The Gevril watch company was begun by Jacques Gevril in the mid-1700s in
La Chaux-de-Fonds, Switzerland's center of watch-making for centuries.
He was a sought-after master of horology, and he created his first
chronometer in 1743 and his first repetition dial in 1744. Most notably,
he was called upon by the King of Spain in 1758 to produce a personal
timepiece, which went over so well that Gevril was appointed as Royal
Swiss Watchmaker to the Spanish Crown.
The Gevril family tradition
of watchmaking was passed onto Jacques's son, Moyse Gevril, and in 1784
he achieved the status of Master Clockmaker. During the 1800s, the
Gevril family expanded their art to include enameling as well as the
creation of dials for their watches. Gevril timepieces are displayed in
museums across Europe--most notably the Museum Geneve and the Rolex
Museum (where a Gevril pocket watch is displayed in the collection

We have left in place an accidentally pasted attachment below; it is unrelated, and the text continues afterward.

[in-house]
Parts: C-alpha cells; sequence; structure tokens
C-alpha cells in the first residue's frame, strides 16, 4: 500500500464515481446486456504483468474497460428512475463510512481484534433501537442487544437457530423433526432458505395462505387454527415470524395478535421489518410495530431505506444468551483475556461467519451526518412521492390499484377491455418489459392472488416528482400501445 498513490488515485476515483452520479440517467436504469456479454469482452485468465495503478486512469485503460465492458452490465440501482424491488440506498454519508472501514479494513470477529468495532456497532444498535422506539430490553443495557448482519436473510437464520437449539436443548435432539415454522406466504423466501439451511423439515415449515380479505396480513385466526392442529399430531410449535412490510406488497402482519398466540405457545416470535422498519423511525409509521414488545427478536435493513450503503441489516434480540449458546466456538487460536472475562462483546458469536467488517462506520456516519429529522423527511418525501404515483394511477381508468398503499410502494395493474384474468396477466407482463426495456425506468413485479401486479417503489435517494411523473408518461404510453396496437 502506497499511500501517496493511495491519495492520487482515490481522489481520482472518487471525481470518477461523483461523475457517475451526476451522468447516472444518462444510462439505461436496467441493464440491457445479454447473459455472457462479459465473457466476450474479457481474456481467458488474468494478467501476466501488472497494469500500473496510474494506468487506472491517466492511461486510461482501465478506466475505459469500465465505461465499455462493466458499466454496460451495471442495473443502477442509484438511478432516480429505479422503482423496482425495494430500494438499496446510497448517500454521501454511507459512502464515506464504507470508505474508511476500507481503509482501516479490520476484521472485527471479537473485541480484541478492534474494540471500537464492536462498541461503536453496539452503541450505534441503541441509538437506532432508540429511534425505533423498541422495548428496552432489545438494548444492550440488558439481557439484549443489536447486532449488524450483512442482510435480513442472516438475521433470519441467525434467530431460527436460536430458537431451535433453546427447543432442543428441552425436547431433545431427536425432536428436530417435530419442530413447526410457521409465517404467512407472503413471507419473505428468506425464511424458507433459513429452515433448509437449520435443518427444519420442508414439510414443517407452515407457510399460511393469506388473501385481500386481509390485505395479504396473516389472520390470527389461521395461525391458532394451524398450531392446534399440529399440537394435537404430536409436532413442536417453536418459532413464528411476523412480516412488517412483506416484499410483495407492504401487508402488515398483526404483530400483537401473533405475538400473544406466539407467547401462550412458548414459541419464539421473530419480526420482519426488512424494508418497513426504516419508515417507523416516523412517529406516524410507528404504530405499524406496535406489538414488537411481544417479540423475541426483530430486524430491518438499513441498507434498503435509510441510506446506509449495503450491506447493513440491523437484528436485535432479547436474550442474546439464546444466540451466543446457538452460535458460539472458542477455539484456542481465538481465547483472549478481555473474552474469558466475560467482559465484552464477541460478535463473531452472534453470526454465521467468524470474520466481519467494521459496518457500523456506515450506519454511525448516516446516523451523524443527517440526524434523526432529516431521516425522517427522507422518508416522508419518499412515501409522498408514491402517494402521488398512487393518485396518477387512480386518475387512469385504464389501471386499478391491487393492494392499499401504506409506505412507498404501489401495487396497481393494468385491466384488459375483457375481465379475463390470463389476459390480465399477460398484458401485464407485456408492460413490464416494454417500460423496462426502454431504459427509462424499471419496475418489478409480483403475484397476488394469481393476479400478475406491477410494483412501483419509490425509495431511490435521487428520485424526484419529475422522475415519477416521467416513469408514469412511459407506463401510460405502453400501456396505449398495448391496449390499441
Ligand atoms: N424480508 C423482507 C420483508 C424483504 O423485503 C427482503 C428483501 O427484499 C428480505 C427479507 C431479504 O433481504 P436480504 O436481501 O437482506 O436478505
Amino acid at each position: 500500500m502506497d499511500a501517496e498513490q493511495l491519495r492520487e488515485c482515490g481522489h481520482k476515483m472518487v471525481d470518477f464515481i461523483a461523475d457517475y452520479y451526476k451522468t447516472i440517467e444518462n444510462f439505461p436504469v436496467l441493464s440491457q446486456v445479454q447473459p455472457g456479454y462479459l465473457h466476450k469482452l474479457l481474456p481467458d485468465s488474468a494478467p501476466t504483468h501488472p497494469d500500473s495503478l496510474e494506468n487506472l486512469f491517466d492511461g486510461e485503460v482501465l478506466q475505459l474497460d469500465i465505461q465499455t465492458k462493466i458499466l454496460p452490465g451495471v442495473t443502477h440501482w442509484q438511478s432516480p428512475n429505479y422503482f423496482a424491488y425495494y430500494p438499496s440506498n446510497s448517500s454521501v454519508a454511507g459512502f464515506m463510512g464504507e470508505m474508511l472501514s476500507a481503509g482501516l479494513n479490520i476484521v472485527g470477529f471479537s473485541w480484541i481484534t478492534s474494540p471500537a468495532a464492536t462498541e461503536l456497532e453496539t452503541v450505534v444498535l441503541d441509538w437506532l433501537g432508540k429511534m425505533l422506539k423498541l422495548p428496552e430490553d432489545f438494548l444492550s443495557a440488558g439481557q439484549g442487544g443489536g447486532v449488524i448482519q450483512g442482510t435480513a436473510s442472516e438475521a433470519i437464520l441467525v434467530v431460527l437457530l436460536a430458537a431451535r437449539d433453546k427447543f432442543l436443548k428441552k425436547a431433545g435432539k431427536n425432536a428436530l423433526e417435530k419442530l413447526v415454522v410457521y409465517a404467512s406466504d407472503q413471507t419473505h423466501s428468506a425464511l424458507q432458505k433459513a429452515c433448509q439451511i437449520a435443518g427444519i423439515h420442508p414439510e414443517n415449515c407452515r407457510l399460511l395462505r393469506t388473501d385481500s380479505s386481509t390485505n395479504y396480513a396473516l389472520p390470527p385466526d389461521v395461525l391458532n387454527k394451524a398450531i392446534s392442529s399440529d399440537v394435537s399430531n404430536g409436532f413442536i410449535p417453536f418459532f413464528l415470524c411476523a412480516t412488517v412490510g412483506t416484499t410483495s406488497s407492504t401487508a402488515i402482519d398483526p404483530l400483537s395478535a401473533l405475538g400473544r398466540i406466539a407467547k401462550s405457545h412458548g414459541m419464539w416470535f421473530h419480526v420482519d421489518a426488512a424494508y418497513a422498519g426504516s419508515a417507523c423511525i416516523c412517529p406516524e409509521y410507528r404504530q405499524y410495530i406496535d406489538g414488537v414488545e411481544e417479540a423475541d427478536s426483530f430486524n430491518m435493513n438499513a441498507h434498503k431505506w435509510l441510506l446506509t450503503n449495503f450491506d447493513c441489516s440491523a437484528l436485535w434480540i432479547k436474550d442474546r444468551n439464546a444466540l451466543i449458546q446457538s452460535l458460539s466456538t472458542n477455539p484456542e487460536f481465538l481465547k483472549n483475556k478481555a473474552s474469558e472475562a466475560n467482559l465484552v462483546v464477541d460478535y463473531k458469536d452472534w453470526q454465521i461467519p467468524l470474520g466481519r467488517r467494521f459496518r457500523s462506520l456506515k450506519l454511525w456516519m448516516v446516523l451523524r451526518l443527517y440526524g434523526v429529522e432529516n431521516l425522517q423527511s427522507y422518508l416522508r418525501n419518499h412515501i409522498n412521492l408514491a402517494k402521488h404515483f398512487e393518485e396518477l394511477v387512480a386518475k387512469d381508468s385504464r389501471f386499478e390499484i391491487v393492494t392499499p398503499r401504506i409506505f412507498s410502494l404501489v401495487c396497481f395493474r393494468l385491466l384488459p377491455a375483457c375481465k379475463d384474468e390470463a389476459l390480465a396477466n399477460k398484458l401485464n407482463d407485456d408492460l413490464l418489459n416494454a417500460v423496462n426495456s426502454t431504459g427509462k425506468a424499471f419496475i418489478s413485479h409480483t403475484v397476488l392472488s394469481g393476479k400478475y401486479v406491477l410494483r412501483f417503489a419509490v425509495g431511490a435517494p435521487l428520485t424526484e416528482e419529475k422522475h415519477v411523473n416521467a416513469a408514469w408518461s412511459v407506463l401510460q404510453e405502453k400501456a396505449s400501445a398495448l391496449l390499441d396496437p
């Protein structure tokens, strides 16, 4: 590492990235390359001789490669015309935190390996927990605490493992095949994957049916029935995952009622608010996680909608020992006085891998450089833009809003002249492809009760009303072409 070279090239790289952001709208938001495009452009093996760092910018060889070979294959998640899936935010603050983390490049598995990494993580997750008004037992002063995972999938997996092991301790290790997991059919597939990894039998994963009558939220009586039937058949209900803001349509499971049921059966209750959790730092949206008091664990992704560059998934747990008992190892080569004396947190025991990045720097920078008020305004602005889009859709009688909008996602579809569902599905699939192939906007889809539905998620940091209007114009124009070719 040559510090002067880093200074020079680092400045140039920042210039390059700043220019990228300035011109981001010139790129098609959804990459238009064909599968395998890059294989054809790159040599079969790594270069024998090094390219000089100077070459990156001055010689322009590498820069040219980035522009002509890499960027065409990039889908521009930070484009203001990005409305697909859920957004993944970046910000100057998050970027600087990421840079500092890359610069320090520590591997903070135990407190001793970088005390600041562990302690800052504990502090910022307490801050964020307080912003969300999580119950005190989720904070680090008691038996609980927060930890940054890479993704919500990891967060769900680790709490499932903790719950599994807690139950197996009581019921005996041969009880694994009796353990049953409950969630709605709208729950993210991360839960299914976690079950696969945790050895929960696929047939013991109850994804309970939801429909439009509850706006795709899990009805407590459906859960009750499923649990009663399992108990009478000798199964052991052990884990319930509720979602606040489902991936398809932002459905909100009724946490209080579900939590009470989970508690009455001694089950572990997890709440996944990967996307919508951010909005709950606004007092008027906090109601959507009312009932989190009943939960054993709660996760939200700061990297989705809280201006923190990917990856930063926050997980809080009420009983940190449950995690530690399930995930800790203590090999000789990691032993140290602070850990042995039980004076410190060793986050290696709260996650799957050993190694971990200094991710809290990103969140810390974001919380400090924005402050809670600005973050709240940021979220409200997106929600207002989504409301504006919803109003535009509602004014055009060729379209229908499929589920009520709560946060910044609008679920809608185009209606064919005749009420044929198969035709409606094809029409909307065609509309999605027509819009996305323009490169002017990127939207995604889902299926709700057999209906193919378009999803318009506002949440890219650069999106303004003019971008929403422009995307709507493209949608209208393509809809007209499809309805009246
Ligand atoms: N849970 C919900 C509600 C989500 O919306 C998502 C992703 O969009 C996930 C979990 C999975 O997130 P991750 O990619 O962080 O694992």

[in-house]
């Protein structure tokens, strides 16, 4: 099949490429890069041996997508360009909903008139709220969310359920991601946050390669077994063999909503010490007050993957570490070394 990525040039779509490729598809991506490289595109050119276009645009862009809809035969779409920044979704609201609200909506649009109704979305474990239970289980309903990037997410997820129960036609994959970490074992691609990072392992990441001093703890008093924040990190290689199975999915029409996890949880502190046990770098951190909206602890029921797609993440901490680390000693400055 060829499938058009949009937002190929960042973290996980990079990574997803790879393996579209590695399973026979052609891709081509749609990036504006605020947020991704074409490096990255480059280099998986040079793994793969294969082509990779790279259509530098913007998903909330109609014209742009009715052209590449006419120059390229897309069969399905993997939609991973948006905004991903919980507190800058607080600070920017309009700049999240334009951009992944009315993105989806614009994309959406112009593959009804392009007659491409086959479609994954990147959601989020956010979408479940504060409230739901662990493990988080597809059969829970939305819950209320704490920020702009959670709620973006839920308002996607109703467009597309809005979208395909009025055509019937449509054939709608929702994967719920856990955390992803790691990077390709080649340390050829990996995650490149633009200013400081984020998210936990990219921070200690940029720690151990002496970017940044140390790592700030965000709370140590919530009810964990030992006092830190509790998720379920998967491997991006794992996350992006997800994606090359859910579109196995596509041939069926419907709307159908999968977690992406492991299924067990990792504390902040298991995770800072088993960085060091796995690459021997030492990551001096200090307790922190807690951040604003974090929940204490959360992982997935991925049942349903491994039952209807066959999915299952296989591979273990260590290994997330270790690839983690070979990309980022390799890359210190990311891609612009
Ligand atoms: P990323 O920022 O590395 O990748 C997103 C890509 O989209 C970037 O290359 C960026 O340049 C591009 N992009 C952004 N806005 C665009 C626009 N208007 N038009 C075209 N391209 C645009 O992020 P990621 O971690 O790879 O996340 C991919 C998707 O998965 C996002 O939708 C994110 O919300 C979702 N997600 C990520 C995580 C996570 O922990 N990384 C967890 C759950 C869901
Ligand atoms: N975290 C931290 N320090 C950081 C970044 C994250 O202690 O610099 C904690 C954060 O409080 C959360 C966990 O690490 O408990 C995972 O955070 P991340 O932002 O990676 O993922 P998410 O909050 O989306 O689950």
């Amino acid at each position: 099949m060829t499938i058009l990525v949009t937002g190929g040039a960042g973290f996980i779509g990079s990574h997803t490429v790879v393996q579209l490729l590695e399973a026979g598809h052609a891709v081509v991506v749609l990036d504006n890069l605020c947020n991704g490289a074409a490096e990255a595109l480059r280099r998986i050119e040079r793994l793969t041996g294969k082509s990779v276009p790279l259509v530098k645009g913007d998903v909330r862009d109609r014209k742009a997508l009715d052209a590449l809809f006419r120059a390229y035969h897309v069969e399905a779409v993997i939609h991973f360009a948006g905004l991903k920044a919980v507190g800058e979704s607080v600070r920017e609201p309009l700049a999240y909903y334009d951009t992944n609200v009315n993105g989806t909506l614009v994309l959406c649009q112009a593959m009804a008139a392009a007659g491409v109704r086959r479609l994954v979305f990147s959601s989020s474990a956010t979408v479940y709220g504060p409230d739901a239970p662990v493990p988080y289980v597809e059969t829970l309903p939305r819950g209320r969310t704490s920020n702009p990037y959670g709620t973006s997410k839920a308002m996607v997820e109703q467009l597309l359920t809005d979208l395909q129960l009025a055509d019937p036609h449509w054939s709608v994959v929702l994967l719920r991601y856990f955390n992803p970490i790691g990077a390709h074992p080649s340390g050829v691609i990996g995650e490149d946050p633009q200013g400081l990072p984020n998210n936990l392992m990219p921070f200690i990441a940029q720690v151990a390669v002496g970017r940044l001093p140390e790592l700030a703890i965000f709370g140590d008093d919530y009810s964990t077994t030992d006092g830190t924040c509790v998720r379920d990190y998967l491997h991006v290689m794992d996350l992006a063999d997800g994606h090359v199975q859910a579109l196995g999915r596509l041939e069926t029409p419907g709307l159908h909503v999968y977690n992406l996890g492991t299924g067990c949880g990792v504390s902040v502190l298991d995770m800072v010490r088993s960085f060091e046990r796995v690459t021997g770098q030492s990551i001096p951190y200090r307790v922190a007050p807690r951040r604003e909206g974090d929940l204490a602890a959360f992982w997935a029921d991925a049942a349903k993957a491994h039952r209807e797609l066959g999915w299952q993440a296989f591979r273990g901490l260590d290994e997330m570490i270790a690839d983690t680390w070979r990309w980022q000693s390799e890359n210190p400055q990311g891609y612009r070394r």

personally selected by the Wilsdorf family, the founder of Rolex).
The company was purchased by Samuel Friedmann in 2000, who believed the
Gevril name represented an ideal combination of history and future
potential. Today's signature Avenue of Americas line is based on a case
design from the 1920, which was discovered after going through Gevril's
raft of historical documents and design books. It has a retro look, but
is updated with a bevelled dial with raised, hand-painted numbers and
straight chrono pushers for a contemporary feel.
Gevril timepiece is exhaustive, and Gevril expends years into the design
and manufacture of its rare and enduring timepiece collections. It
manufactures only limited edition collections, with 6,000 Gevril watches
created each year and each line limited to 500 (stainless steel) or 100
(gold) pieces. The company also sources only the best materials and
accoutrements, including 316L stainless steel, natural mother-of-pearl
dials, Wesselton diamonds calibrated by CNC machines and Louisiana